One of my e-commerce clients has approximately 2500 individual product pages and 100 category pages, each optimized correctly on one primary keyword with additional secondary keywords sprinkled in naturally. Each keyword is highly relevant to the content of the page and has a known number of average monthly searches and competitive level.
To maximize success and profit as an e-commerce company, each of their 2600 pages must find its way to Page 1 of Google’s and Bing’s search results.
If you’re interested, here’s a link to the client, DJBennett.com.
You can assume each of the 2,600 pages has used all the best-practices of on-page optimization, discussed in my last post. The site also has excellent site design, little duplicate content, excellent site navigation, well-written, compelling and unique content, fast page-load times and very good customer experience metrics like minimal bounces from SERPs, good time-on-page numbers and high conversions.
The site gets excellent grades in all the tracked on-page metrics with the exception of one: the primary keyword choices used on each page offered very little leeway in finding less competitive keywords that could potentially rank the page higher, albeit with less volume keywords. Lower competitive “long-tail” keywords (yellow ruffled tennis skort, for example) were used whenever possible, but due mostly to the editorial requirements of this luxury brand, most pages are relegated to competitive keywords that describe exactly what the product is — a “women’s rain jacket with hood”, for example, which is highly competitive according to Google’s Keyword Planner.
In this scenario, to successfully compete in the SERPs with longer-standing, higher-authority, higher-visibility competitors on these highly competitive keywords requires confirmable visibility on the web in the form of links, aka inbound marketing, content marketing, link-building game plan. When on-page optimization is equal among top competitors, the count of external links coming from high-authority and relevant sites, bloggers, media, social media, etc. is the most important ranking determinant in the algorithms to move organic rankings higher. (Of course, you can advertise on Google and Bing and if your pay-per-click bids are high enough, you can be listed on Page-one. Google Shopping is another way to do it.)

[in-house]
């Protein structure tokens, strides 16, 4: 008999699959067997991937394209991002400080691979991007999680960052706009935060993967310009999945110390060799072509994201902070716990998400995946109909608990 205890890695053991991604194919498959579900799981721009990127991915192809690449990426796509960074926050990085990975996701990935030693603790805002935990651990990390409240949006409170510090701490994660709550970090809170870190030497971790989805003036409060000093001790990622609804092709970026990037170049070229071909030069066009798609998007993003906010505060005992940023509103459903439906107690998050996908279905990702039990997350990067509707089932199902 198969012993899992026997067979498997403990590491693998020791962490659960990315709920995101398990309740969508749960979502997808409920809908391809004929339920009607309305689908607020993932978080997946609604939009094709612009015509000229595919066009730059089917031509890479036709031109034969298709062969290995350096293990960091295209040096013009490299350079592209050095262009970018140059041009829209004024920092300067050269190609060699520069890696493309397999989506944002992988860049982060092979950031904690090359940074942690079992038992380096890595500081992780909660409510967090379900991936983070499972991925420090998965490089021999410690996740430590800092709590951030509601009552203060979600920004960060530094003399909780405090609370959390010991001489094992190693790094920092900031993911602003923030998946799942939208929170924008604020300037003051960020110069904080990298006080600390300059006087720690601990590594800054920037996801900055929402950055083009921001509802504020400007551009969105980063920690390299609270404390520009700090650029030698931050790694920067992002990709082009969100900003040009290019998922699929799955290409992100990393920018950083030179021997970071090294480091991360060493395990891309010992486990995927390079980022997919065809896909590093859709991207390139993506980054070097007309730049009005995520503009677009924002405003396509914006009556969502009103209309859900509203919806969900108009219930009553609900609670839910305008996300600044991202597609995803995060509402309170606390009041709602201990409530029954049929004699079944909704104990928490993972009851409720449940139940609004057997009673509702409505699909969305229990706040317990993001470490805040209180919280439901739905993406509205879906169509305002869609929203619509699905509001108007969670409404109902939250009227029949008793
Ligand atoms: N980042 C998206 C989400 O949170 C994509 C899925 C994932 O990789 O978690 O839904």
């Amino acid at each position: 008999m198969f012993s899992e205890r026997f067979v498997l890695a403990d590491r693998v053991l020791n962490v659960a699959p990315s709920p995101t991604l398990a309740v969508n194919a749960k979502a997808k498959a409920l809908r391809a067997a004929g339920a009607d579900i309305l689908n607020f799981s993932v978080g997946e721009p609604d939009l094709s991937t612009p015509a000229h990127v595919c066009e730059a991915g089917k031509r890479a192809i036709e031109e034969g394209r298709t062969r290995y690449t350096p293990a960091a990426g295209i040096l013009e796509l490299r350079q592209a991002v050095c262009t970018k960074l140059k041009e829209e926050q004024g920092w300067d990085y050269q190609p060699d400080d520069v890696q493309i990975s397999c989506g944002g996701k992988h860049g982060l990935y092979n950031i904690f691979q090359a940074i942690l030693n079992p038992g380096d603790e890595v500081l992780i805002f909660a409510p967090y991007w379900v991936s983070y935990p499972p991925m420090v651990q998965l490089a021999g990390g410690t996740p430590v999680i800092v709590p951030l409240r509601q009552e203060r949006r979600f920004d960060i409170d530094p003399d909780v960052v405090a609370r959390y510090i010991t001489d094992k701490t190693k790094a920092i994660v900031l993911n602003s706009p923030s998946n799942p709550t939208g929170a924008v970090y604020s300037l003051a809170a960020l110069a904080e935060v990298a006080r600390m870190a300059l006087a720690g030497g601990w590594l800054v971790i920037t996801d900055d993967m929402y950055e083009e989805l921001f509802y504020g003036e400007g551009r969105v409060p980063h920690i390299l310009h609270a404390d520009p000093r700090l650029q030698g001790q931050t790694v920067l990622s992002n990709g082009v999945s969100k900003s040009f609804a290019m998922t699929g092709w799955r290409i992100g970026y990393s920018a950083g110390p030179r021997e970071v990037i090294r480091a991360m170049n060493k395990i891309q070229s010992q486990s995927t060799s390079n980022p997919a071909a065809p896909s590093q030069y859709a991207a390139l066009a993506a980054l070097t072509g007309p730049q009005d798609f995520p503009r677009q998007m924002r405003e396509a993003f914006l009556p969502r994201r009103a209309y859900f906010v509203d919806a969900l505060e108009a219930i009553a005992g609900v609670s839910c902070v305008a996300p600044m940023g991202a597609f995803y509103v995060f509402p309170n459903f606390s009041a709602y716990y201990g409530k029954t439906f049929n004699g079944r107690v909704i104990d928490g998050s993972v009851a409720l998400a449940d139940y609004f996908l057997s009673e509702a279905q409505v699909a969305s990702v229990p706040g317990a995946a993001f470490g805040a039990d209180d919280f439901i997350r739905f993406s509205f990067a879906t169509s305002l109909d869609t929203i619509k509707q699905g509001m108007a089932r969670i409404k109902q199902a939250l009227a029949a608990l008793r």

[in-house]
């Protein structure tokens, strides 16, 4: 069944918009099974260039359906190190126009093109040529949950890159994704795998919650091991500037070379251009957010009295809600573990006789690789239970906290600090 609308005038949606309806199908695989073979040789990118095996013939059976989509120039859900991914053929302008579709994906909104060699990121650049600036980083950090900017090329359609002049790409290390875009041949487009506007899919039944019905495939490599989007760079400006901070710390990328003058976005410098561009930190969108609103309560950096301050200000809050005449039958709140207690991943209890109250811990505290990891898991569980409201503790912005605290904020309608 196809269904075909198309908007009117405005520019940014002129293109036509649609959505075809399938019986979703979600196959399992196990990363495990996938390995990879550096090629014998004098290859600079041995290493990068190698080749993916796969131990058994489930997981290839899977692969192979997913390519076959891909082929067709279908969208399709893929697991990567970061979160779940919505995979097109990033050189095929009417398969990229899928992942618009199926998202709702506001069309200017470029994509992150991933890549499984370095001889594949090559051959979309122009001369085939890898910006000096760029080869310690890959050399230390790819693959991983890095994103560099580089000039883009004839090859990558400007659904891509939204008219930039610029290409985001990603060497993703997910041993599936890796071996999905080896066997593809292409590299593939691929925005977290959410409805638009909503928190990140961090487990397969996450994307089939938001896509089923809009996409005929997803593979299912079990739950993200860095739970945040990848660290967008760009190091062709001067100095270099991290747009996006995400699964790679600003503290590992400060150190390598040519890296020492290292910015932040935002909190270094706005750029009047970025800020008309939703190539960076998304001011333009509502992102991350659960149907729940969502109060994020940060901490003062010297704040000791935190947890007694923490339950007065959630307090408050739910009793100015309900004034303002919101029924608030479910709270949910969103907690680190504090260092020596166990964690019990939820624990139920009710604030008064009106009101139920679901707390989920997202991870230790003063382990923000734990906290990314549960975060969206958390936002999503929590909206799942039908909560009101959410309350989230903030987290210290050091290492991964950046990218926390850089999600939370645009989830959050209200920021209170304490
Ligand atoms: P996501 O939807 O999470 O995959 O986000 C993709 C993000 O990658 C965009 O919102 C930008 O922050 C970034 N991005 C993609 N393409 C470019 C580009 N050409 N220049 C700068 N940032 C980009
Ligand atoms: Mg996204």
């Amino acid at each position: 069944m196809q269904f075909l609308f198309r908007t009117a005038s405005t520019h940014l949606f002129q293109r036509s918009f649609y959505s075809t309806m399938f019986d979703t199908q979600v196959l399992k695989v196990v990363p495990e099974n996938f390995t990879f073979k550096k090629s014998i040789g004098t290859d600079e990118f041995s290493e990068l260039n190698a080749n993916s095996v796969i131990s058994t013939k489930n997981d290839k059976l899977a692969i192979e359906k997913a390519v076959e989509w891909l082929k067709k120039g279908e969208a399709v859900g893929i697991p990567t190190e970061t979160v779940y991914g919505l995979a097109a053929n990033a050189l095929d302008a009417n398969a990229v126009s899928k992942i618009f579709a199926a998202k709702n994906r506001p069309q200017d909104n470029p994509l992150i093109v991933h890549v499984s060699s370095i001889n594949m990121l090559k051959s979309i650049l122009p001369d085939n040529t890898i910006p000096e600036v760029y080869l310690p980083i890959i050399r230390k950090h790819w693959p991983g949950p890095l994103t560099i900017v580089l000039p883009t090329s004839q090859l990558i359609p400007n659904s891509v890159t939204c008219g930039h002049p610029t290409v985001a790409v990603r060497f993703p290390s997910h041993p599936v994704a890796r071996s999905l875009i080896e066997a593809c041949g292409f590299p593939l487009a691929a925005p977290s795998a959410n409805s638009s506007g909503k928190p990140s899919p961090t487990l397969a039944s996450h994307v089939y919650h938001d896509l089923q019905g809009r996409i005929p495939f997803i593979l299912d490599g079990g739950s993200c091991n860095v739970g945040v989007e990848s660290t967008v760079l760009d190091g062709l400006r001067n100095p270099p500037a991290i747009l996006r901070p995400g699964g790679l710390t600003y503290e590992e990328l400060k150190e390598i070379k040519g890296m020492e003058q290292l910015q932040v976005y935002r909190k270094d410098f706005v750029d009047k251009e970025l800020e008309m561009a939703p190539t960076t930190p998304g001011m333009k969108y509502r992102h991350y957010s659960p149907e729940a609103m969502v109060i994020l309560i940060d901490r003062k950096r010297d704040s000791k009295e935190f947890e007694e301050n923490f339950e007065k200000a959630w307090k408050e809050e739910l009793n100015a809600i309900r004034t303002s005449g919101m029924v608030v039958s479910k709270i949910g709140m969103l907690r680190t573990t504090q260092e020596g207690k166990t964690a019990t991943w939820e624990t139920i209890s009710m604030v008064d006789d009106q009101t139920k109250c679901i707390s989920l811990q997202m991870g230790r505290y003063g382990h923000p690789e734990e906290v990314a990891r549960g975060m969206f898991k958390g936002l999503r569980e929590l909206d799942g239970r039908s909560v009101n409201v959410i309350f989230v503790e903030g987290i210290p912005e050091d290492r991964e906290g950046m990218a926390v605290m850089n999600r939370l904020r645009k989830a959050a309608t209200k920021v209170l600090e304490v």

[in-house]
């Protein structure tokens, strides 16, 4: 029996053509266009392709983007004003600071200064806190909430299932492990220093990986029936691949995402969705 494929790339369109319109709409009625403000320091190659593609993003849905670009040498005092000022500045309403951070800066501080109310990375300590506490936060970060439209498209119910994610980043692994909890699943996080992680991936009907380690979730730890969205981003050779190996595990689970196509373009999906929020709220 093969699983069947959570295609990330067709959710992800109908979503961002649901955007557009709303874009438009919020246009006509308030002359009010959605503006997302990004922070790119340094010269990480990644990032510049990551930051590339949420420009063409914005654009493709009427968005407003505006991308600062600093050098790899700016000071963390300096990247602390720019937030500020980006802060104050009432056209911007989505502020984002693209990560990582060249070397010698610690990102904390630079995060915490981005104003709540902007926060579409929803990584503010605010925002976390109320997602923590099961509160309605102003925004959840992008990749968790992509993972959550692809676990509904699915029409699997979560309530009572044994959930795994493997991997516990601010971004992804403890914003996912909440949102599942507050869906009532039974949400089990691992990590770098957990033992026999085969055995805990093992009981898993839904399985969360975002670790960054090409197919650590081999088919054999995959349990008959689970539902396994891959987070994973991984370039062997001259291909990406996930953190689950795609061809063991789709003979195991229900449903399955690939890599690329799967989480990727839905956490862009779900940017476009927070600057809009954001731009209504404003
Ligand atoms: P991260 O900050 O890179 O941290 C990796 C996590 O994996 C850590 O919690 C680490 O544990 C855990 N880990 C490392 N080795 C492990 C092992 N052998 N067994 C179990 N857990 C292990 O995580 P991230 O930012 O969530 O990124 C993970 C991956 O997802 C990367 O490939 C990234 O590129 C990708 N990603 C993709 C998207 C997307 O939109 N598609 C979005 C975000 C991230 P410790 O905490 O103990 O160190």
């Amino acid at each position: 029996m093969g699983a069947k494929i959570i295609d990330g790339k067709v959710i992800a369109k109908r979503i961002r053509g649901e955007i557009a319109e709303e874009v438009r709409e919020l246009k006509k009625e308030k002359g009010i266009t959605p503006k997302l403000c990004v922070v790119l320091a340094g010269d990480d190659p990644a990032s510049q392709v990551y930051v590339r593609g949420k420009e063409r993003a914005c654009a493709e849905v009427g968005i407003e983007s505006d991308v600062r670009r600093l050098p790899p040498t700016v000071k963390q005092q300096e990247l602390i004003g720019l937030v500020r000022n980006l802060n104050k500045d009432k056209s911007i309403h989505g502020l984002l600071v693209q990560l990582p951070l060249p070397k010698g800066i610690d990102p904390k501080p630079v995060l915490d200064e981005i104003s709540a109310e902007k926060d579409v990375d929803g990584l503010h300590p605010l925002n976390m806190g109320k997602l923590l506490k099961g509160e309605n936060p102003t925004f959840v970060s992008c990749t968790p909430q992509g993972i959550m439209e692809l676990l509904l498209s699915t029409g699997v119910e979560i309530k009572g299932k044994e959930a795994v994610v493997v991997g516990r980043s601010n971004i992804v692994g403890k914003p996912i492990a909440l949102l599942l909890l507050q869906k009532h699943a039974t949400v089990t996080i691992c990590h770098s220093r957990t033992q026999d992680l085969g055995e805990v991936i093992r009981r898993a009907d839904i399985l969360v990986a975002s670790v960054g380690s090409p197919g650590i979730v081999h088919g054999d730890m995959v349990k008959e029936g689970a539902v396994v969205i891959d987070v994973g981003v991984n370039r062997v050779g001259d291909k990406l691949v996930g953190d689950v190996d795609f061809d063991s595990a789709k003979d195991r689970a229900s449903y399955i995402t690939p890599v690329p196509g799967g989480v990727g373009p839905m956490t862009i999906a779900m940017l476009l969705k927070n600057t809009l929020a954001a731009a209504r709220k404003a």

4 Elements of a Link-Building Infrastructure
There is a best-practice in Link Building of creating a customized link-building infrastructure that can be separated into four areas:
- easily gained links regardless of target market
- higher-value links directed to your target market – These take research, nurturing of relationships and compelling new content.
- creative link-building campaigns using any number of methods that are good enough to attract links automatically ( aka, Link Bait)
- Link opportunities that are gleaned from the competition
Today, I will discuss easily gained links regardless of the target market and provide more detail in future posts on the others.
Easily-gained links regardless of target market
These links are readily available to those who take the time to create free profiles at any number of directories, lists, social networking sites, etc. Blanketing this somewhat exhaustive list, while keeping a watchful eye out for approachable link prospects, i.e. authorities who can help direct your brand into your target market, would be a good first step.
A quick search at knowem.com will indicate where your brand is not profiled. My client was not profiled in approximately 95% of the 500+ sites that make up these categories.
A checklist of sites where you should claim your brand profile, at a minimum, is:
Google+, Facebook, Twitter, LinkedIn, YouTube, Crunchbase, Google Profile, Quora, About.me, Scribd, SlideShare, Delicious, Trunk.ly, Stack Exchange, Google Local Business, Yelp, Urbanspoon, Yellow Pages, CitySearch and TripAdvisor.
If applicable, additional profiles can be created on recmnd.me, Kred Story, Foursquare, TrustCloud, Behance, Smarterer and Github.
The lowest hanging fruit many times will be the manufacturers of the products you sell. They should be contacted and sent a prepared package of HTML including your logo, short description and keyword-loaded anchor text to make it easy for them to post your link on their site. (The anchor text should include the primary keyword of the brand page on your site that shows products of that company.)
Company directory submissions like HotFrog and Manta usually provide external links.
Next up: How to Create Higher-Value Links Directed To Your Target Market